In terms of monumental dining experiences, to visit a Thomas Keller restaurant ranks at the top of culinary excursions in the US. I find it difficult then to share this experience because I presume the expectations for describing it are as high as my expectations were going into this meal. I’m not sure how to do justice to such a lavish adventure so I’ve decided to just break things down. I’m sure that we will be featuring Per Se again, so think of this as an introduction, as it was for me.
Per Se serves the same menu at lunch and dinner, changing daily. There are two prix-fixe nine-course menus to choose from: Chef’s Tasting Menu and Tasting of Vegetables. Both are set at $250. I was extremely enticed by the vegetable tasting menu, particularly since it was lunch and I was leaning towards a lighter repast, but for my first meal at Per Se, I opted for the full experience with the Chef’s Tasting Menu. I’ve posted the menu below. For any course that required a choice, I have highlighted the one I chose.
Chef’s Tasting Menu — February 8, 2007
“OYSTER AND PEARLS”
“Sabayon” of Pearl Tapioca with Island Creek Oysters and Sterling White Sturgeon Caviar
SALAD OF HAWAIIAN HEARTS OF PEACH PALM
Satur Farm’s Carrots, Medjool Date and Candied Marcona Almonds with Cilantro-Infused Extra Virgin Olive Oil
“TERRINE” OF HUDSON VALLEY MOULARD DUCK “FOIE GRAS”
Black Winter Truffles, Frisée Lettuce and Balsamic Reduction with Toasted “Brioche”
SAUTÉED MEDITERRANEAN ROUGET
“Confit” of Violet Artichokes and “Brandade Barbajuan” with “Sauce Rouille”
BUTTER POACHED NOVA SCOTIA LOBSTER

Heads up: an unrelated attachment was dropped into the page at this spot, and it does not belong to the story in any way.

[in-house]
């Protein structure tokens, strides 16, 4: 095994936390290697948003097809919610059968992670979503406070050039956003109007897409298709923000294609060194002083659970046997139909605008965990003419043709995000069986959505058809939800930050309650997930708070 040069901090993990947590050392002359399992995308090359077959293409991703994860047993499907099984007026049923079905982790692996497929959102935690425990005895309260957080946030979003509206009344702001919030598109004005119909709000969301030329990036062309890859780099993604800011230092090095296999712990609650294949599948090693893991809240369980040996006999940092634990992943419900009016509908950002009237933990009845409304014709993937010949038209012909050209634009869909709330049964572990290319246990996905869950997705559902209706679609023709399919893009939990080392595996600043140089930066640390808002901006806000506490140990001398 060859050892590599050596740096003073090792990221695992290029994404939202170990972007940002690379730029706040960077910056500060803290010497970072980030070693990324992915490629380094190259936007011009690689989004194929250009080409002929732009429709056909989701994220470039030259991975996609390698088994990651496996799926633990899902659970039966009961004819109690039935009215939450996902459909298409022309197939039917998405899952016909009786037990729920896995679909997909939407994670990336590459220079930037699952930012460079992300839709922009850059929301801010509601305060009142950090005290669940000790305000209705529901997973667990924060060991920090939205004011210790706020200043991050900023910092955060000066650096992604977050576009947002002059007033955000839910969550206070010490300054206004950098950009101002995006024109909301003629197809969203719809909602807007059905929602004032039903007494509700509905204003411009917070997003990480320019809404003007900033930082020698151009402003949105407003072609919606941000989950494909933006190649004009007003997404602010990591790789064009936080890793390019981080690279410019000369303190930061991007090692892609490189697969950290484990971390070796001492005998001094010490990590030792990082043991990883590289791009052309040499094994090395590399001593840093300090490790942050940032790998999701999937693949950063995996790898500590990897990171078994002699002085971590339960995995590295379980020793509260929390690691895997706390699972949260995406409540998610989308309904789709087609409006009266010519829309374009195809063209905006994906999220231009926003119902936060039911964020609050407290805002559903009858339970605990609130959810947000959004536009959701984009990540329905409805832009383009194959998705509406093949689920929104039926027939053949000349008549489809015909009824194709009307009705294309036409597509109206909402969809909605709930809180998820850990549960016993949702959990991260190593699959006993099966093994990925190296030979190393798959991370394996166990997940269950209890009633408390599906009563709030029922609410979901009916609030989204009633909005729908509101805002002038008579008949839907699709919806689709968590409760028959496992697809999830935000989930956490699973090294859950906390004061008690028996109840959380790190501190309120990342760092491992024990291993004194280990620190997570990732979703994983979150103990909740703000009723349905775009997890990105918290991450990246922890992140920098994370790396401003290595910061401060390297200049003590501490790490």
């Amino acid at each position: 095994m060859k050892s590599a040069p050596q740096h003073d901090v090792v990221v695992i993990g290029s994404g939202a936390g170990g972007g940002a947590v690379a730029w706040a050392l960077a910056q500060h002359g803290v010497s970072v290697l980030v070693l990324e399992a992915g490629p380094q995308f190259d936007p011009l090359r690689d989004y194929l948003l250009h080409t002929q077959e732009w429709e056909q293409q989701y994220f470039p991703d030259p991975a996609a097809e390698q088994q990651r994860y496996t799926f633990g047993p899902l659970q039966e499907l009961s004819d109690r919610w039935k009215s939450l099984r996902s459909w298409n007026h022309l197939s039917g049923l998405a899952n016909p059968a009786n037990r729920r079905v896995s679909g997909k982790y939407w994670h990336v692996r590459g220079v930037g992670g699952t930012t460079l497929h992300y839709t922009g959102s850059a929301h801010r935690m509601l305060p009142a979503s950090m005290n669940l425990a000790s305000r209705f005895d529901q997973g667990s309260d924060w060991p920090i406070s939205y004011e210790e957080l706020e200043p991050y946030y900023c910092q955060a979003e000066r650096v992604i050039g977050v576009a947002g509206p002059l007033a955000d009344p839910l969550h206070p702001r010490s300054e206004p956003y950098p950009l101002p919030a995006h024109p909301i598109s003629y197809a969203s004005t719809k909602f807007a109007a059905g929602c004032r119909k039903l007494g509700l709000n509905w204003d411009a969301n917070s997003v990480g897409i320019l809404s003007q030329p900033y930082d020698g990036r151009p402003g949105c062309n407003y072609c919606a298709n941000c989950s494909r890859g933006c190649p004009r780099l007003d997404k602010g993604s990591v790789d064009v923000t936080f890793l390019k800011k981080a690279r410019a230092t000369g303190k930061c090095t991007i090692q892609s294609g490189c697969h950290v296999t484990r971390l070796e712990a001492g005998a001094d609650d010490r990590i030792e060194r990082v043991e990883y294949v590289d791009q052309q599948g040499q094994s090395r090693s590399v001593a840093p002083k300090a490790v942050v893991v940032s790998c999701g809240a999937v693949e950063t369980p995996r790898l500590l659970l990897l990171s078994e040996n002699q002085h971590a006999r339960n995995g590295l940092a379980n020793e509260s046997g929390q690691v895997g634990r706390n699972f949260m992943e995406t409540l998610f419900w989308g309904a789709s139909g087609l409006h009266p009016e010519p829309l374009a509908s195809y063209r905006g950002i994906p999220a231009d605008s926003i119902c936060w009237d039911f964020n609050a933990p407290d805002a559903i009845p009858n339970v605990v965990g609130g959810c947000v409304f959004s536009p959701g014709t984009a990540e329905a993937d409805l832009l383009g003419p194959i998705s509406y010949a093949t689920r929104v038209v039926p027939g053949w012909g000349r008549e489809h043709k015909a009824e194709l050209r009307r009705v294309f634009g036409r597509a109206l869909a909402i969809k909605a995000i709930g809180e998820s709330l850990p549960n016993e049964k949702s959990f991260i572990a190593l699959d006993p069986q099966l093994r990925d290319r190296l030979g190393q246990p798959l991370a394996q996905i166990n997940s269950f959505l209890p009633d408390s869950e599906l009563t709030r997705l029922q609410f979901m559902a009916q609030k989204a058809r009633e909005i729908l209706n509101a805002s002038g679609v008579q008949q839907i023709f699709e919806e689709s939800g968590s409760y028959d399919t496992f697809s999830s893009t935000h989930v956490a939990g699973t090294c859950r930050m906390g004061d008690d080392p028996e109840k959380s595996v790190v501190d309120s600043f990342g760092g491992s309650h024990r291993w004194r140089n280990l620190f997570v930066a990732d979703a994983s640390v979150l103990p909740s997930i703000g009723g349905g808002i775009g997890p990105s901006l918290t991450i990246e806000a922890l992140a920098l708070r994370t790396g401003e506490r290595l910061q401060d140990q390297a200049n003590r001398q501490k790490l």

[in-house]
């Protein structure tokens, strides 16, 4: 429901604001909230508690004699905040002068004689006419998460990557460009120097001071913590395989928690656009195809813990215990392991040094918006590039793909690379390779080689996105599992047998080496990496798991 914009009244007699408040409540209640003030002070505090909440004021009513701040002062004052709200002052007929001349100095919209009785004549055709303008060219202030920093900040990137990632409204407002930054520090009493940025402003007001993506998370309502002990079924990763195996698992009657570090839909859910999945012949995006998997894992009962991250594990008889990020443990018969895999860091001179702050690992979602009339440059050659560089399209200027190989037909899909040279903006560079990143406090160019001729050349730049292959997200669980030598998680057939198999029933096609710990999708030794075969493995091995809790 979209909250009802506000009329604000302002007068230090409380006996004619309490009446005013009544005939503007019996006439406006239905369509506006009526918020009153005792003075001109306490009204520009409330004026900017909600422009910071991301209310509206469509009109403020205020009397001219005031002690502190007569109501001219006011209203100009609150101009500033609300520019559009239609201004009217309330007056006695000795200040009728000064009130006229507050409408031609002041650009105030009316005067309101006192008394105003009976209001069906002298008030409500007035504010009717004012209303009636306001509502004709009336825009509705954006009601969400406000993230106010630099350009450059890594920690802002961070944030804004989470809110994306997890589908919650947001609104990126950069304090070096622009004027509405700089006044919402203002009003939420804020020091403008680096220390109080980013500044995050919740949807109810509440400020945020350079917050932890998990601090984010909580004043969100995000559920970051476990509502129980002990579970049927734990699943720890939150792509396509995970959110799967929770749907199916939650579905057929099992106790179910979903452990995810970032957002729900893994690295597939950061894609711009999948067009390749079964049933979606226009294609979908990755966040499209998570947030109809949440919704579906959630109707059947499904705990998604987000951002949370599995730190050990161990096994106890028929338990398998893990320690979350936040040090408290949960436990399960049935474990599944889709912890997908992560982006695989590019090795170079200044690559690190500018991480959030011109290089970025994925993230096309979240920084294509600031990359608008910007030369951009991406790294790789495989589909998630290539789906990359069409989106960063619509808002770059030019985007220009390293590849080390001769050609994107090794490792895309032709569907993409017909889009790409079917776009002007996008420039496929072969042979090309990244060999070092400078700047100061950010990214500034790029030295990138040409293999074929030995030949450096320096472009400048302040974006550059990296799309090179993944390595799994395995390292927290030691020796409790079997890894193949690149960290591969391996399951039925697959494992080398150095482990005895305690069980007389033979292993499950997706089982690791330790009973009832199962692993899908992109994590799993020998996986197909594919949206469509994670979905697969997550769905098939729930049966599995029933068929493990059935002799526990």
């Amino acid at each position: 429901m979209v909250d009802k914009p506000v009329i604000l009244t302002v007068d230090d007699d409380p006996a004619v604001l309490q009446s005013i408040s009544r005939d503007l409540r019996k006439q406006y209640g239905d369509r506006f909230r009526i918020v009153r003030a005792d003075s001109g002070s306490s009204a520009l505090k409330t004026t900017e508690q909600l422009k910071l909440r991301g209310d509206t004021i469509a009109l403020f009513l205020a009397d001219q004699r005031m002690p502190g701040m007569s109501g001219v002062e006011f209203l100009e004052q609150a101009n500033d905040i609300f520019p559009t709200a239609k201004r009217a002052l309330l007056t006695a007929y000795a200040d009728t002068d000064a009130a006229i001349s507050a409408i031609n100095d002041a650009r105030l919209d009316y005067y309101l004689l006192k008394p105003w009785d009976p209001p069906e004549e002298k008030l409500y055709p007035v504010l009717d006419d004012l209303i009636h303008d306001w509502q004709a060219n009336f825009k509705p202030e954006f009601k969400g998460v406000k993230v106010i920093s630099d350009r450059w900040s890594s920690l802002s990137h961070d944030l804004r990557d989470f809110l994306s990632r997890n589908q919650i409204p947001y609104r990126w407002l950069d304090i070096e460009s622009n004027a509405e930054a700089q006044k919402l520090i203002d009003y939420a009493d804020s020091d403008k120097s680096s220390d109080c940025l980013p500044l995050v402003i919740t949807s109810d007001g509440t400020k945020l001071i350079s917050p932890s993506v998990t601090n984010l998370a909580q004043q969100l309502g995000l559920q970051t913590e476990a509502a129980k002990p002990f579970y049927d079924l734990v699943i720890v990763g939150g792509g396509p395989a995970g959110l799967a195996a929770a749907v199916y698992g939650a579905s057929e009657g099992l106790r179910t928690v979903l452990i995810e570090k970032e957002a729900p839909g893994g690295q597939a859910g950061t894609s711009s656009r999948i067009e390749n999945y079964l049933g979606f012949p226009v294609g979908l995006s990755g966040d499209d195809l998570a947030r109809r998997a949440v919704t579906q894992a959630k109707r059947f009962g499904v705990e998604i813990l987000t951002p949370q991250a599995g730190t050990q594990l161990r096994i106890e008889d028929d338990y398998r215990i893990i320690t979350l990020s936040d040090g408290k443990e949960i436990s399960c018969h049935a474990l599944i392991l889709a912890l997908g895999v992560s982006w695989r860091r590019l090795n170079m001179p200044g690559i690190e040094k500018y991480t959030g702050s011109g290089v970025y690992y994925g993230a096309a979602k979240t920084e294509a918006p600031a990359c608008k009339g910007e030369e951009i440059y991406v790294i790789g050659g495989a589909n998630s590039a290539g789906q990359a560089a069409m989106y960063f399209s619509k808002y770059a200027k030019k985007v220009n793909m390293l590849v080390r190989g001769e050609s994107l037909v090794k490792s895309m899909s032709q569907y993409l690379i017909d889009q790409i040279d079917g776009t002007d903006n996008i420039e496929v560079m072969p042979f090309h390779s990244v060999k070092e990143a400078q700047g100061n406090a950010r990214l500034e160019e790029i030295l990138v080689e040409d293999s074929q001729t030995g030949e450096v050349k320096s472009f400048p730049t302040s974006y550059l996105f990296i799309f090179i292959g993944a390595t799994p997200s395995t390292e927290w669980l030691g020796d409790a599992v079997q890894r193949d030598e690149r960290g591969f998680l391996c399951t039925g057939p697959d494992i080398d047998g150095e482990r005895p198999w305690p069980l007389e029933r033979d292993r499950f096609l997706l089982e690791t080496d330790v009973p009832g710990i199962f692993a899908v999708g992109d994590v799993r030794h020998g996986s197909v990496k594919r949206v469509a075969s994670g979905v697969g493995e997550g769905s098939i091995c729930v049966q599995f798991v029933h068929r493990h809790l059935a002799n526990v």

“Topinambours en Trois Facons,” Meyer Lemon “Suprêmes,” Young Sorrel and Meyer Lemon “Mousseline”
SIRLOIN OF HALLOW FARM’S RABBIT
Wrapped in Applewood Smoked Bacon, “Petite” Onions and Forest Mushrooms “à la Grecque” with Rabbit “Jus”
“FRICASSÉE DE CERVELLE DE VEAU”
“Gnocchi Parisienne,” California Crosnes and Wilted “Roquette” with Black Winter Truffle-Veal Sauce
SNAKE RIVER FARM’S “CALOTTE DE BOEUF GRILLÉE”
Crispy Bone Marrow, Toasted Farro, Braised Swiss Chard Leaves and “Sauce Bordelaise”
Per Se Coleslaw, Red Wine Poached Gala Apple, Garden Mâche and Blis Maple Syrup
“Crème de Yaourt Frais,” Black Licorice “Dust” and Pomegranate “Nuage”
“TENTATION AU CHOCOLAT, NOISETTE ET LAIT”
Milk Chocolate “Crémeux” and Hazelnut “Streusel” with Condensed Milk Sorbet, “Pain au Lait” Sauce and Sweetened Salty Hazelnuts
The food was magnificent! Particularly the calotte de boeuf grillée, which I had heard raving reviews about before. As explained to my dining companion and I, “calotte” is the cut of beef wrapped around the rib eye that butchers usually discard. Thomas Keller decided to make use of the cut of meat that’s usually disposed of and we are so glad he did! The calotte is marbled and tender, a juicy cut of meat in and of itself but in the sauce Bordelaise it was so scrumptious that I devoured the entire dish even though I had only picked at some of previous dishes because I was so full. I’m a bone marrow fanatic and found this little piece of lightly deep-fried tempura-like marrow so elegant! The farro and Swiss chard were so beautifully paired in this dish that it was sheer perfection!